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Business Internet Security Survey 2005

Monday, December 5th, 2005

Internet security breaches cost business est. $140-$240 m. annually

Business Internet Security Survey 2005

The business cost of internet security breaches is estimated at between $140 and $240 million a year, according to an Internet Security Survey conducted by the Employers & Manufacturers Association Northern in November.

The range was conservatively estimated from the lowest to the median costs of the disruptions reported by 356 businesses which responded on the costs question in the survey and extrapolated across New Zealand's 123,000 businesses employing more than one person.

About half the sample's respondents said the cost in the last 12 months was between $500 to $10,000, including rework, lost work, repairs and lost business.

Despite these levels of cost businesses appear to be lagging in their installations of systems to protect their internet security. The observation applies especially to larger businesses. Implementing protective internet systems typically cost about 10 per cent of the reported losses.

The investment in IT security is not matching the heightened risks evident in the survey, and the arrival of new internet security threats over the last 21 months when a similar survey was conducted, said EMA Communications Manager Gilbert Peterson.

"For instance, 91 per cent of companies employing 20 people or less have antivirus software installed compared to 84 per cent of companies employing more than 20 people. 55 per cent of smaller companies have deployed anti-spyware compared to 49 per cent of larger firms," Mr Peterson said.

Investment in IT remained static from 2004 to 2005; 51.2 per cent of respondents spent less than $19,000 this year and 51.8 per cent in the last survey in March 2004.

Likewise the percentage of IT budget spent on security has remained the same - 55.8 per cent invested five per cent or less in 2005; 55.7% spent five per cent or less in 2004.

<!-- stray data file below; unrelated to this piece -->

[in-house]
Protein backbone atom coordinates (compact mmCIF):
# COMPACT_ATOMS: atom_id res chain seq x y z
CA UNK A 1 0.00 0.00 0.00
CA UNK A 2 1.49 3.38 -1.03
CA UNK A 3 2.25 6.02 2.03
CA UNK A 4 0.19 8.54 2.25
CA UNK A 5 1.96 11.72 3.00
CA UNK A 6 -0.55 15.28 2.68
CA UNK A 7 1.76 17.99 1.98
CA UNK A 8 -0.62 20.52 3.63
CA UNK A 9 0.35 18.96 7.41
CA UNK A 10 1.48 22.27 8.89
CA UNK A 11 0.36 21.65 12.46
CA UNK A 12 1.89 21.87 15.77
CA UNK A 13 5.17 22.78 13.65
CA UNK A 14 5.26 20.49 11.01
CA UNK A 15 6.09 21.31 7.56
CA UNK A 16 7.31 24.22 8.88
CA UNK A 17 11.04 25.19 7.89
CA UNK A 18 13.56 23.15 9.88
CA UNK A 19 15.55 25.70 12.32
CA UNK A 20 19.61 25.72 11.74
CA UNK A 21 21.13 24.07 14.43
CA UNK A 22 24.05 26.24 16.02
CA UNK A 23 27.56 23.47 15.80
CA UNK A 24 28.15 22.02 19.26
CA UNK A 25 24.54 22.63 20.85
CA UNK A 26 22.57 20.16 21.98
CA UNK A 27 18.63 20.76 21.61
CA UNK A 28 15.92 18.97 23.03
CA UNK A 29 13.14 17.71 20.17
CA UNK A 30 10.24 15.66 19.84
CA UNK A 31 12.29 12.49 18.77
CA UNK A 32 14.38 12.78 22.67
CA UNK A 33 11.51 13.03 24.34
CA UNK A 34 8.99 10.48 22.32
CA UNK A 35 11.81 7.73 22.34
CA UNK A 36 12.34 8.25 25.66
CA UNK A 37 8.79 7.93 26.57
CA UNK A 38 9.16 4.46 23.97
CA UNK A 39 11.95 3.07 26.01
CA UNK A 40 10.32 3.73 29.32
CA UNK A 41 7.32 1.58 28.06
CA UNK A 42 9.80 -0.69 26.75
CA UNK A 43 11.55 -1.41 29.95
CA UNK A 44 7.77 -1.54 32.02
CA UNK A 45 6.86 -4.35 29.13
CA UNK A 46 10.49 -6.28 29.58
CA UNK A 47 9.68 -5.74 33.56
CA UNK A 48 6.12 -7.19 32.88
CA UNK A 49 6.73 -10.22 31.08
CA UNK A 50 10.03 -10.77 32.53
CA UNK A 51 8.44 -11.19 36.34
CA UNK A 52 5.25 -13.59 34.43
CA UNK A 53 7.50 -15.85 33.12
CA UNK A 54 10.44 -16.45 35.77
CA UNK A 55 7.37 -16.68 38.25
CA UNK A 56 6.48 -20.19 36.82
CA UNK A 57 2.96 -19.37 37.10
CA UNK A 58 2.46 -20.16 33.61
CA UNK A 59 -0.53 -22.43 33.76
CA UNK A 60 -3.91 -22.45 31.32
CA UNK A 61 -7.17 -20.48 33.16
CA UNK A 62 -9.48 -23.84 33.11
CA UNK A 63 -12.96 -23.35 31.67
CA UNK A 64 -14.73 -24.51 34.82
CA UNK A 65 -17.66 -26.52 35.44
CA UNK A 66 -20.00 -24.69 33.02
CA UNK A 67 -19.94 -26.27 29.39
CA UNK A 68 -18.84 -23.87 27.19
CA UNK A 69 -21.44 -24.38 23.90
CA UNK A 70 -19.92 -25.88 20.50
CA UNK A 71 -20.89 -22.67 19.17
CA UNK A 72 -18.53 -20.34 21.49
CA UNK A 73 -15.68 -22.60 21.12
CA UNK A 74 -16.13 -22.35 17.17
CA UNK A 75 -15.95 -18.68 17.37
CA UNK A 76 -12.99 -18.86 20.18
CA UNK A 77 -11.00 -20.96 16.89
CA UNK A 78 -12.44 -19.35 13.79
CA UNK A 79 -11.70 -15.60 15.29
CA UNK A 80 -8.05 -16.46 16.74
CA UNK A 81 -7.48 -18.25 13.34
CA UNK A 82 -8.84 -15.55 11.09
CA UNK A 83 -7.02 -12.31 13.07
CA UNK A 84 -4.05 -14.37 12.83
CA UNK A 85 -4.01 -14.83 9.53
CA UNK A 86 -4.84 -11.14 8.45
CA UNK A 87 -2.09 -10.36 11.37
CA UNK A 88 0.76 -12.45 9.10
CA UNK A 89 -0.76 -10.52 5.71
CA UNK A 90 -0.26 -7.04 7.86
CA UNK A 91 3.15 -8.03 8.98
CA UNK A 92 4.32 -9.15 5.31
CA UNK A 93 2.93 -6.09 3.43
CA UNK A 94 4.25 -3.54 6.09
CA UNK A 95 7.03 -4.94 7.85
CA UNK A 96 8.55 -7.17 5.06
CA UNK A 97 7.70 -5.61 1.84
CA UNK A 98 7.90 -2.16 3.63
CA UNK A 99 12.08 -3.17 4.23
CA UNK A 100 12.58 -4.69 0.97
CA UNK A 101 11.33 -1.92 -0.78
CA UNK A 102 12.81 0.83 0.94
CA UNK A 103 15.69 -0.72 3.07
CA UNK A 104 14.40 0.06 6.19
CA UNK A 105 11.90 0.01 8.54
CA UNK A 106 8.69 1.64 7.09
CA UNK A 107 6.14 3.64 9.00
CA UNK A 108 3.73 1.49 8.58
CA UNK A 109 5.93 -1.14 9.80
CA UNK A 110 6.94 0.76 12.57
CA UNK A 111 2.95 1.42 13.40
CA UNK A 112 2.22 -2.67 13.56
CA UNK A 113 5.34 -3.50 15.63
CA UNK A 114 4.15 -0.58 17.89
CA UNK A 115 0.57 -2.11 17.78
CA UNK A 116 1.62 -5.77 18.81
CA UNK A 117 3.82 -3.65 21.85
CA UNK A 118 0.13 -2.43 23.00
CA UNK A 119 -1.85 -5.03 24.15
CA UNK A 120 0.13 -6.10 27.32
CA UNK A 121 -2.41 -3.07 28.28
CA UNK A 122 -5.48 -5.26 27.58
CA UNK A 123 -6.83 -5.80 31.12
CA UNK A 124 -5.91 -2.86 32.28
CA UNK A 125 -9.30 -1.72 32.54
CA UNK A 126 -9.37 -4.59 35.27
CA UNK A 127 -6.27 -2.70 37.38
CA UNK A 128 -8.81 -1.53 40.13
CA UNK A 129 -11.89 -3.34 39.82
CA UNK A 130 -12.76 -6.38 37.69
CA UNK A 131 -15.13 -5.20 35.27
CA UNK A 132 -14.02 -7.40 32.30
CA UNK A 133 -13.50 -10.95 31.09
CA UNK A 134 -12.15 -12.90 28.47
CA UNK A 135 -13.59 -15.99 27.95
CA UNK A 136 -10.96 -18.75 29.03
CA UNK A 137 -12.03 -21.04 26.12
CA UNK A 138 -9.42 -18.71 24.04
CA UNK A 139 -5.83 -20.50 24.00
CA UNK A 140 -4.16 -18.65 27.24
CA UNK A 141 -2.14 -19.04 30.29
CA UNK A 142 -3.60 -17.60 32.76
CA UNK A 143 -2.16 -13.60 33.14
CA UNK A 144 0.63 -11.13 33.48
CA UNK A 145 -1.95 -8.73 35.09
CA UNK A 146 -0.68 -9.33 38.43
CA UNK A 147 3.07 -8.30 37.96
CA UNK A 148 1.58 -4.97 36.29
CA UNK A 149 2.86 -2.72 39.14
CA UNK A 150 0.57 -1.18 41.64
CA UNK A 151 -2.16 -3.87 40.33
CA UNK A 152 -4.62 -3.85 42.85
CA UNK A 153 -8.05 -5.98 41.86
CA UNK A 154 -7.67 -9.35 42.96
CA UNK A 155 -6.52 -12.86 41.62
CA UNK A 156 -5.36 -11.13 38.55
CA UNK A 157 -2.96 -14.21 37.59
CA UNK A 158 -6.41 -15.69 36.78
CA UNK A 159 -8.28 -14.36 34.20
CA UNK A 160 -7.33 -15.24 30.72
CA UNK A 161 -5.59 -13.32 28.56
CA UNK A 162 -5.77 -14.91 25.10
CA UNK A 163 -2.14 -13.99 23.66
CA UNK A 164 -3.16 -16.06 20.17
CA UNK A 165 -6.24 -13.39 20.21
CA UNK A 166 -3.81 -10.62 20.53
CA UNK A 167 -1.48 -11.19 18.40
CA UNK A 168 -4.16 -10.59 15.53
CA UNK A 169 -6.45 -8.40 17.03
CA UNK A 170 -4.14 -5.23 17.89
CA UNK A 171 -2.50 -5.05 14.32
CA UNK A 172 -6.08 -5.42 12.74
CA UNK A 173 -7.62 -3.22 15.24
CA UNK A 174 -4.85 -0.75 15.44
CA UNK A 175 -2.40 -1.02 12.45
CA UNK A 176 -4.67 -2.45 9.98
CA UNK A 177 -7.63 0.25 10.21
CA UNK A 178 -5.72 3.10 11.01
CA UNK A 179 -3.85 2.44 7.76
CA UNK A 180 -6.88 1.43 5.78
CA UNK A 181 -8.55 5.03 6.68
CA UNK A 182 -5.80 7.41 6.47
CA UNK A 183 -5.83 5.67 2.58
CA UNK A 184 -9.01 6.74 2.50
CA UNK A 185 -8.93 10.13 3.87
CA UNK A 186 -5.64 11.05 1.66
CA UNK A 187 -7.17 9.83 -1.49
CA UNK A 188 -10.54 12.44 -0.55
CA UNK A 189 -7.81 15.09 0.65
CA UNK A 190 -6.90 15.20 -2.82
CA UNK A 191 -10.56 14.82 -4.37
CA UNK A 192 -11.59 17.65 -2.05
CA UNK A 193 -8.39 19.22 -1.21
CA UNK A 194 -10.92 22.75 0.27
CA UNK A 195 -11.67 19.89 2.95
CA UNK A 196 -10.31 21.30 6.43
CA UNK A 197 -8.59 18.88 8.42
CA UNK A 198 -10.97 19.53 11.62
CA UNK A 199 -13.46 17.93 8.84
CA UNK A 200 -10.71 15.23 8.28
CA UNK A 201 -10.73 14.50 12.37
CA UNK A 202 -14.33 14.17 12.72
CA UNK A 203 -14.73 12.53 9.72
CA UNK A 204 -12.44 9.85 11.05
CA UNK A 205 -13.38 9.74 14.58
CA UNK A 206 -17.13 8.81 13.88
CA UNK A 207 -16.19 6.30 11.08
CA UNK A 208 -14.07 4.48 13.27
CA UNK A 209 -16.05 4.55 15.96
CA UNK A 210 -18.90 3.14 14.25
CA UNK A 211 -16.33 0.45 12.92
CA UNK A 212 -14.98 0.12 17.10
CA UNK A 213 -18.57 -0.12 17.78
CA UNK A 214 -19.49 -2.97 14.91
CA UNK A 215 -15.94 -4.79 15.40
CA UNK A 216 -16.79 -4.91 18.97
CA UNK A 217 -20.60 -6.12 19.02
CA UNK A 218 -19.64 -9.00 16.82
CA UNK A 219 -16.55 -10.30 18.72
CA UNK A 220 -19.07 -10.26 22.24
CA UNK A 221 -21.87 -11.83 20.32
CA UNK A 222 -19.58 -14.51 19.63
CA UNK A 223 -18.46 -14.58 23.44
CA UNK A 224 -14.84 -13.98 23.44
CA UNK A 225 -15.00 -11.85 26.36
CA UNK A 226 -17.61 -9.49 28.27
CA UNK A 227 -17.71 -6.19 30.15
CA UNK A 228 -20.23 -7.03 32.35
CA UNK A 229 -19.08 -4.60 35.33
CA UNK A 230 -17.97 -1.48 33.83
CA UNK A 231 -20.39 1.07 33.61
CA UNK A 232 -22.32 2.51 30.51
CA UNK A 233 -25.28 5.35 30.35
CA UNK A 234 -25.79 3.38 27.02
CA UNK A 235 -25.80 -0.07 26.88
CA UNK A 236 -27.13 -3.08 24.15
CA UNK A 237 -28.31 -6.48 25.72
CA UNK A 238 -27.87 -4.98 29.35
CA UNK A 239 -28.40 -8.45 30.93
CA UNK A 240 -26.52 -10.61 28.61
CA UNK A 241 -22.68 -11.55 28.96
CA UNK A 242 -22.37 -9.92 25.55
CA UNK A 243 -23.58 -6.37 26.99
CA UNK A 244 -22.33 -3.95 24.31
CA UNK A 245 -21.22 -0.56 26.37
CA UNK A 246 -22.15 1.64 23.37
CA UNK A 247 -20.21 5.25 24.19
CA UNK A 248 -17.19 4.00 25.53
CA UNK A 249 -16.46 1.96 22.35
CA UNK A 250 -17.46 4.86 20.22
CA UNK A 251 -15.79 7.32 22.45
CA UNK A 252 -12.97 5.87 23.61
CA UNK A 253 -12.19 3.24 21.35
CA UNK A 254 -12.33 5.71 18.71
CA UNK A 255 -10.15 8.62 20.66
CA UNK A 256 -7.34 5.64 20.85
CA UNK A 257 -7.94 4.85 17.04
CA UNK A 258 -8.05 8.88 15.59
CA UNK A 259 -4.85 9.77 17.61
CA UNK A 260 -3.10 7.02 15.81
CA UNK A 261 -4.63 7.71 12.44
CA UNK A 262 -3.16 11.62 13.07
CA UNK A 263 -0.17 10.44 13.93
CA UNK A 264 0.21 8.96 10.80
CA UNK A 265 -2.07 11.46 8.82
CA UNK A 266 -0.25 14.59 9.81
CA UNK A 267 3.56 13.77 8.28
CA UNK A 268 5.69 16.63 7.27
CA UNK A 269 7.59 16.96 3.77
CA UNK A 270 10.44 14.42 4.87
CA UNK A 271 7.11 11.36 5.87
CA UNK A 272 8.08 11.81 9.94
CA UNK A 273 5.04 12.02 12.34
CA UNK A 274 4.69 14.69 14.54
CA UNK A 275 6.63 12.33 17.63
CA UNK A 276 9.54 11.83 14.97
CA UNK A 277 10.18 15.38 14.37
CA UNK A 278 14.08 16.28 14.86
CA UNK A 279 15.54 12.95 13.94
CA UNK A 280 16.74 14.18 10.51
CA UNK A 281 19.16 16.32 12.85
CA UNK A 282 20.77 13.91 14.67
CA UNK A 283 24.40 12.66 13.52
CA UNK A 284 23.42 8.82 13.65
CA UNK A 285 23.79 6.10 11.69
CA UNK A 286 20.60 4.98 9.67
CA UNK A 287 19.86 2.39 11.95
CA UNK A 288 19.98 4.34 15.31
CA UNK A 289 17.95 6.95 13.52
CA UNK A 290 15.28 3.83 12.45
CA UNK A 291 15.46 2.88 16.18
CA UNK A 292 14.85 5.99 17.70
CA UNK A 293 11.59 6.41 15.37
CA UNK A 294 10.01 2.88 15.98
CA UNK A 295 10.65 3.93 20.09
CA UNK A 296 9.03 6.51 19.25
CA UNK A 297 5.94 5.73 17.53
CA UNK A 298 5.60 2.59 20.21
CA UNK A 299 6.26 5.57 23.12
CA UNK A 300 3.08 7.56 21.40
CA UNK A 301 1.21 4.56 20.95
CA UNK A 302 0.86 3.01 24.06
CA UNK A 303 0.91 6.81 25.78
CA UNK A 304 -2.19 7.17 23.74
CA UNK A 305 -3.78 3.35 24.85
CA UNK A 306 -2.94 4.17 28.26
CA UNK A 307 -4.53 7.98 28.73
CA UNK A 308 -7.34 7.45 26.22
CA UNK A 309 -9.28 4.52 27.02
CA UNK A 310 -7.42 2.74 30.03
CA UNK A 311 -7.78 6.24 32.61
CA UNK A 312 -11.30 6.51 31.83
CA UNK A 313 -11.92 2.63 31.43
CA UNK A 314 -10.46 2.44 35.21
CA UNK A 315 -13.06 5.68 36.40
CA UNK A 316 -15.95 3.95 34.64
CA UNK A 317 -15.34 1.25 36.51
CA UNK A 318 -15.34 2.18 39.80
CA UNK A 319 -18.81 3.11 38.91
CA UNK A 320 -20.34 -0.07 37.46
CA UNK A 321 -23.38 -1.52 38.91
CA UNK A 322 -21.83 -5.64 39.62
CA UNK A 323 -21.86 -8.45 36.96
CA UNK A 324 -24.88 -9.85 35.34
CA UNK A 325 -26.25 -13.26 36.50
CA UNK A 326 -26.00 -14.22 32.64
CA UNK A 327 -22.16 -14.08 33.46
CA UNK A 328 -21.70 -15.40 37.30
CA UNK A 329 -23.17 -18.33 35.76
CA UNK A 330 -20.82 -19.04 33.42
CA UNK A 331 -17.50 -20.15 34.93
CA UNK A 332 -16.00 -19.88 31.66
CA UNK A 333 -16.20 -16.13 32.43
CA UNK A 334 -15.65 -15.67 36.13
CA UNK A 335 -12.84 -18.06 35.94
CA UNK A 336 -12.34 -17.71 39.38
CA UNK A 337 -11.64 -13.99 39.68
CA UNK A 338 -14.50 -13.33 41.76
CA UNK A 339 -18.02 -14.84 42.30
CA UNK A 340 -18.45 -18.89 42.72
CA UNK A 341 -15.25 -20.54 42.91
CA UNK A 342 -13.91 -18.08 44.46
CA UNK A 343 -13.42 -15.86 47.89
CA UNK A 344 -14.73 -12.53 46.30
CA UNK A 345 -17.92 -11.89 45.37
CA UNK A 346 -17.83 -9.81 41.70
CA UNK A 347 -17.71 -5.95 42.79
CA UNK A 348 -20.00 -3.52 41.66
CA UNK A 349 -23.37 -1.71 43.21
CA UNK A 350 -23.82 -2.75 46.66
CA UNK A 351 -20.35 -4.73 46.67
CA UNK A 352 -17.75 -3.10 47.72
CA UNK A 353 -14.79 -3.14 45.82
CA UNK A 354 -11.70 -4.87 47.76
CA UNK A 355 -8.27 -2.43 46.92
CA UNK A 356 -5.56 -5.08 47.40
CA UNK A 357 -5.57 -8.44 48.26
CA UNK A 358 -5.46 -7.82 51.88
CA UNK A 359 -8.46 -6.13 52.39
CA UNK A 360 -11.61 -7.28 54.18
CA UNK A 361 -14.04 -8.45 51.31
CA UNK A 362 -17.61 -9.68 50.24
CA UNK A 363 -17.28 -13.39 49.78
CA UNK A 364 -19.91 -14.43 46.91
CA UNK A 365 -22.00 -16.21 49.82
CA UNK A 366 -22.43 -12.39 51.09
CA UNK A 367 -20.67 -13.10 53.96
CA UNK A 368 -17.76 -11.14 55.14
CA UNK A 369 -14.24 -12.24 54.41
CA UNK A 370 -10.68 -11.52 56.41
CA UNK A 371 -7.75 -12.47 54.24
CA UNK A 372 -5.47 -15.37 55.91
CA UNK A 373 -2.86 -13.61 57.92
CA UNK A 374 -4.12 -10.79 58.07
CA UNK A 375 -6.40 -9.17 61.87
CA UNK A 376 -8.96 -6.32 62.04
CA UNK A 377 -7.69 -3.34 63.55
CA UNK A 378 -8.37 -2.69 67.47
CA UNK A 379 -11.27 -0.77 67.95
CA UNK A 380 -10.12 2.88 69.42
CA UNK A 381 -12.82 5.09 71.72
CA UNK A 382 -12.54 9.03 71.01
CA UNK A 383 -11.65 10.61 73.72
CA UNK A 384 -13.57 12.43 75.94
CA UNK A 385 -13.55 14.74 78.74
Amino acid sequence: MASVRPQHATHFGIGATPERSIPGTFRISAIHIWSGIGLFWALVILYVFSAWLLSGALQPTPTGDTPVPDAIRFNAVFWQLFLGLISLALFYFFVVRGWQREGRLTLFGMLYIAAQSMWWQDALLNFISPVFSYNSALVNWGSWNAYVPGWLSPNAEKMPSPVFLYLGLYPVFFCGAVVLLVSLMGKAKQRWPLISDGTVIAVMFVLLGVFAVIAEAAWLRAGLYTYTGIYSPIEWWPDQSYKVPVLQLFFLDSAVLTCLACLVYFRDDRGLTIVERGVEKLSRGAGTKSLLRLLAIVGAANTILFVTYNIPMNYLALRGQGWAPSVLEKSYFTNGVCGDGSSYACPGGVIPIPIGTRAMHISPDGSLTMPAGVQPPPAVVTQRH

"It's disturbing that the number automatically updating their internet security systems has dropped; 90.3 per cent in 2004 down to 75.2 per cent in 2005," Mr Peterson said.

"If these systems products are not regularly updated there is little point in having them.

"Though more businesses are allowing staff access to the internet at work - now up to 65 per cent - staff internet policies have not kept pace, while training on safe internet practices has dropped from 67.2 per cent in 2004 to 55.9 per cent in 2005.

"Nonetheless the survey shows the great majority of businesses are using security software at some level. Overall 88 percent of respondents have installed antivirus software; 77 percent have in place firewall software or appliance; and overall 63 percent have spam filtering. However, only 26 percent use intrusion prevention software and 24 percent URL blocking.

"This year's survey attracted a far higher response rate than last time, over double with 530 respondents in all compared to 230 previously keeping pace with the growth of internet threats.

"The range of internet security breaches has become broader and more complex. Twenty one months ago, the top security concerns were limited to viruses, hackers and spam. Now the list includes Trojans, worms, spyware and email scams such as phishing, and others," said Mr Peterson.

51 percent of total respondents have been the target of a phishing* expedition.

Businesses are being hit with an average of 98 spam emails per day, though spam is not the issue it was 21 months ago. Spam filtering is proving effective as five percent of the survey sample report getting 51-100 spam emails a day compared with 12 per cent reporting the same volume in the last survey.

Only 9.1 per cent of businesses are still on a dial up internet with 34 per cent on high speed broadband connections though many are dissatisfied with its reliability, speed and cost - 10.8 per cent cited this as one of their top two IT issues.

The uptake of hand held and converged devices appears slow for a nation of people who like to consider themselves early adopters. In 2004 just 12 per cent had a hand held device in their business, now 49 per cent have them with 51.8 per cent using one or more converged devices.


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